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Dorset County Council praised for its policy on protecting bees

Bees


9:09am 23rd July 2018

Dorset County Council is one of only three local authorities across England and Wales to have a plan in place aimed at protecting pollinating insects.

A survey carried out by Friends of the Earth and Buglife found that the only local authorities to have plans in place were in the South West with Devon and Cornwall also having adopted schemes.

The organisations are calling for councils to do more to improve habitats for the species which are estimated to be worth £400m a year to the UK economy.

Dorset County Council adopted its plan in 2016 with it introducing several guidelines for its work, including developing bee-friendly road verges.

It is estimated that the council’s policy of encouraging slower-growing wildflowers in verges over grasses saves the county £93,000 a year.

Bee

Dr Annabel King, senior ecologist at Dorset County Council said: “We are very proud to be one of the first local authorities to produce and implement a Pollinator Action Plan.

“The plan is integral to delivering our NERC (natural environment and rural communities) Act 2006, Biodiversity Duty and is specifically aimed at helping all pollinators, including bees, butterflies and moths, numbers of which have declined severely in the last 50 years.

“The plan has enabled us to make significant savings – we save around £93,000 a year by only cutting rural road verges when needed, allowing wildflowers and grasses to flower and set seed.”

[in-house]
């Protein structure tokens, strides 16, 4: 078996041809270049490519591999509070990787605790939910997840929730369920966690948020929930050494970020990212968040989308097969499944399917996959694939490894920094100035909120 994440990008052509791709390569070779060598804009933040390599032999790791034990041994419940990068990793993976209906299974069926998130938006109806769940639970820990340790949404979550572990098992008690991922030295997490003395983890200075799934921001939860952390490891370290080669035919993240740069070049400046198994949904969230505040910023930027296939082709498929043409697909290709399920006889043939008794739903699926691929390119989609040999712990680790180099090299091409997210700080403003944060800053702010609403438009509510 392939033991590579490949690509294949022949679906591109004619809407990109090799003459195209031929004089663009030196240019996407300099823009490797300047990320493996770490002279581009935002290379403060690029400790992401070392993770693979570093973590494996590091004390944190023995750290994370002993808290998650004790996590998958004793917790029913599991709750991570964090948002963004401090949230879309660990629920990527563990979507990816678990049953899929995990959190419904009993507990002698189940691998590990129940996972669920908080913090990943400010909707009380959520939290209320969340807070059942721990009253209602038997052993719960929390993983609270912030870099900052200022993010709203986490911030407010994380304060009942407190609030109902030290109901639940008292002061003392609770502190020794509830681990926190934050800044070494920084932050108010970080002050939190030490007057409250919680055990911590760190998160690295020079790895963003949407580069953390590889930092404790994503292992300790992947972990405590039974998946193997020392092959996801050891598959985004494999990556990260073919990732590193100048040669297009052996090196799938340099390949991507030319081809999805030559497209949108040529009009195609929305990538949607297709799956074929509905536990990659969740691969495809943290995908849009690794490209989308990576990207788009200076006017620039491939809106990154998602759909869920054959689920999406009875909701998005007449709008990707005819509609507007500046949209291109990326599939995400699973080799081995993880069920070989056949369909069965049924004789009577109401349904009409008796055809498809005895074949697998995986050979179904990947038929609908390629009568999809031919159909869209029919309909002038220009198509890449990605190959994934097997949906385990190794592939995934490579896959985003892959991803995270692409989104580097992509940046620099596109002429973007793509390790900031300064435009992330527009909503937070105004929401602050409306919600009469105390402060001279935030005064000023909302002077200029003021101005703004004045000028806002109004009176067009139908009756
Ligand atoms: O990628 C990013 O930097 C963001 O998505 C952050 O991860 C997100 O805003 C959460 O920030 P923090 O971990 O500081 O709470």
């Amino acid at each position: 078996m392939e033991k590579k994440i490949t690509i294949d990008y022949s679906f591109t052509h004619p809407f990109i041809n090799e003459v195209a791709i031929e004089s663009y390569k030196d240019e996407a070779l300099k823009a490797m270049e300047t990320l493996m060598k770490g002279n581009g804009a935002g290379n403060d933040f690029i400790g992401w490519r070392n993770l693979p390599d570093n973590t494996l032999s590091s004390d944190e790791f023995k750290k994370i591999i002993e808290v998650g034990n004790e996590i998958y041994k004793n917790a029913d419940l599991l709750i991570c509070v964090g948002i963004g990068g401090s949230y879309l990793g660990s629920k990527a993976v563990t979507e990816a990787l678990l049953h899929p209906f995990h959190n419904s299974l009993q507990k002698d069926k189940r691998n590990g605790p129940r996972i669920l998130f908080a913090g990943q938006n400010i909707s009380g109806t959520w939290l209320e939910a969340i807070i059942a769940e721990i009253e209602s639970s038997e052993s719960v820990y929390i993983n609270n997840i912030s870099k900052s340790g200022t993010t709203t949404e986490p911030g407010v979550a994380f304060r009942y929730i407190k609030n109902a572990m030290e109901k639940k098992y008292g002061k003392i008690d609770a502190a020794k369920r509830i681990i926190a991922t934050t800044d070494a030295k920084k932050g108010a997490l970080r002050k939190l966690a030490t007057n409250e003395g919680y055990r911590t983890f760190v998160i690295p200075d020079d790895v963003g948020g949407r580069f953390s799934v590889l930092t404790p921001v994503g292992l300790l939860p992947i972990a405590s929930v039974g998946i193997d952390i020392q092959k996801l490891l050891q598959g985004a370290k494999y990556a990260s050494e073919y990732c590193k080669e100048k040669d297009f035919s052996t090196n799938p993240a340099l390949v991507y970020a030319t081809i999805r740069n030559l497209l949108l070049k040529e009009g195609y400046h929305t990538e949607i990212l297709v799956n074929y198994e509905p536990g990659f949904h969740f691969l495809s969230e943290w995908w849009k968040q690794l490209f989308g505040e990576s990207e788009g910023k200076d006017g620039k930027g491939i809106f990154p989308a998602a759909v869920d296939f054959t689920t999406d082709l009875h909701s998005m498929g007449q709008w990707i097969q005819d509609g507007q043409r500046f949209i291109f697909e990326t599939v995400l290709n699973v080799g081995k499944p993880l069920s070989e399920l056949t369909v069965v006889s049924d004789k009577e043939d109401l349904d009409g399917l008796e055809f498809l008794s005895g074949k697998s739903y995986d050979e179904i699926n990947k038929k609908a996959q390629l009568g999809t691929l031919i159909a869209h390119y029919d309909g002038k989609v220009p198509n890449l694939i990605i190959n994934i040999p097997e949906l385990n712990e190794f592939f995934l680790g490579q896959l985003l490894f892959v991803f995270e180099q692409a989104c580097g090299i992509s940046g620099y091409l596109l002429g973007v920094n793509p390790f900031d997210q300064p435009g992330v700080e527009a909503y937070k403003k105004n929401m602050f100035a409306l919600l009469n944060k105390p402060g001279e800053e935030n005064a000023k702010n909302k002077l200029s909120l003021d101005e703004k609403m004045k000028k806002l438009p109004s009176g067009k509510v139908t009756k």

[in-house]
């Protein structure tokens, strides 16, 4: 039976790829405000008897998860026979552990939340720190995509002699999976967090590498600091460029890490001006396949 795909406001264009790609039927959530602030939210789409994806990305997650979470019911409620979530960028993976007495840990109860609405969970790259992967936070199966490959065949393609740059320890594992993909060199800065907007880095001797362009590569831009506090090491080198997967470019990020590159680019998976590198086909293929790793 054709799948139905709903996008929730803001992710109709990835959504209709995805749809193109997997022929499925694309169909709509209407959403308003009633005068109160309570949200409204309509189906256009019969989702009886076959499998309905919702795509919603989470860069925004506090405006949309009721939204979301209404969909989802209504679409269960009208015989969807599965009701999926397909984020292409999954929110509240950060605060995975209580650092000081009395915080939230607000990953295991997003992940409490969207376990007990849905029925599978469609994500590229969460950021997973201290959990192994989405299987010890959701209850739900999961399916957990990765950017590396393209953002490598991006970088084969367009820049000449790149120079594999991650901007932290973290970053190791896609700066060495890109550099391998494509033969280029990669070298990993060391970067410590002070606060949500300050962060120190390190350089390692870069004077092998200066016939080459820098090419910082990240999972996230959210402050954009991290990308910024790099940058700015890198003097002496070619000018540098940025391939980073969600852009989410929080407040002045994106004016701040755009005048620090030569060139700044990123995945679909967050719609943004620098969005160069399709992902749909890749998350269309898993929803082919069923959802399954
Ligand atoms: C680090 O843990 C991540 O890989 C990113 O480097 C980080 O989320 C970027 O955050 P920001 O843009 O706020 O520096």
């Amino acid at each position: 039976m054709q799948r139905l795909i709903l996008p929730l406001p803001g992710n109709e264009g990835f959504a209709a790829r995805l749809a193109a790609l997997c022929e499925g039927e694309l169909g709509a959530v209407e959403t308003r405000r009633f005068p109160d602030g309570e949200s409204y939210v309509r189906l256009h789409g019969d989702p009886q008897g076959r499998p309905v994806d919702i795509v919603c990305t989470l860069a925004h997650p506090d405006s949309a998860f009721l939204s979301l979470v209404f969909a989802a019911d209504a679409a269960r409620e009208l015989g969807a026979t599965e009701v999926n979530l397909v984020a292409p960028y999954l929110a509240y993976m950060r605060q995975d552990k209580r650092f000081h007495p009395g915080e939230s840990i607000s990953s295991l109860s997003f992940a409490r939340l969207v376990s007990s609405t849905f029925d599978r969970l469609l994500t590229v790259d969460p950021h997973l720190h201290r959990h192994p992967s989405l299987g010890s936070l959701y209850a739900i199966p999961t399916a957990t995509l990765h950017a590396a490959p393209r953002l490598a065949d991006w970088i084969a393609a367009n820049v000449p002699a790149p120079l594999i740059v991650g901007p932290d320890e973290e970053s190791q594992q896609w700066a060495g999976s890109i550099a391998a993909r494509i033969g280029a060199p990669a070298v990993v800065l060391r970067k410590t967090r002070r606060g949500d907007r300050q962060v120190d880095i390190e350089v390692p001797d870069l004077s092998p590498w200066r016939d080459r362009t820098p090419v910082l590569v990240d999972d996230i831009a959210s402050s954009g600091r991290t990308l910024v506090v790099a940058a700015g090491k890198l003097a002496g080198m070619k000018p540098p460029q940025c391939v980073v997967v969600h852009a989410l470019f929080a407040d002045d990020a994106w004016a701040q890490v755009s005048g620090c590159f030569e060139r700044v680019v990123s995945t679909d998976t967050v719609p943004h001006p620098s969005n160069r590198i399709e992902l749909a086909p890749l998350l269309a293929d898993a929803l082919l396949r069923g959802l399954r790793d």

Bee on flower

A YouGov poll for the two organisations, published last year, revealed that almost two-thirds of the population (63 per cent) agreed that councils should be doing more to protect bees.

Friends of the Earth South West campaigner Sion Elis Williams said: “South West councils are leading the way on protecting our bees.

“Local authorities have a crucial role to play in protecting our pollinators – and we urge other councils in the region to take action too.

“Measures such as allowing patches of grass to grow longer in parks and on road verges aren’t just good news for bees, they can save thousands of pounds for local councils too.”

Only four other councils across England and Wales are in the process of developing pollinator action plans – Hampshire, Kent, Worcestershire and Somerset.

By Local Democracy Reporter, Trevor Bevins.



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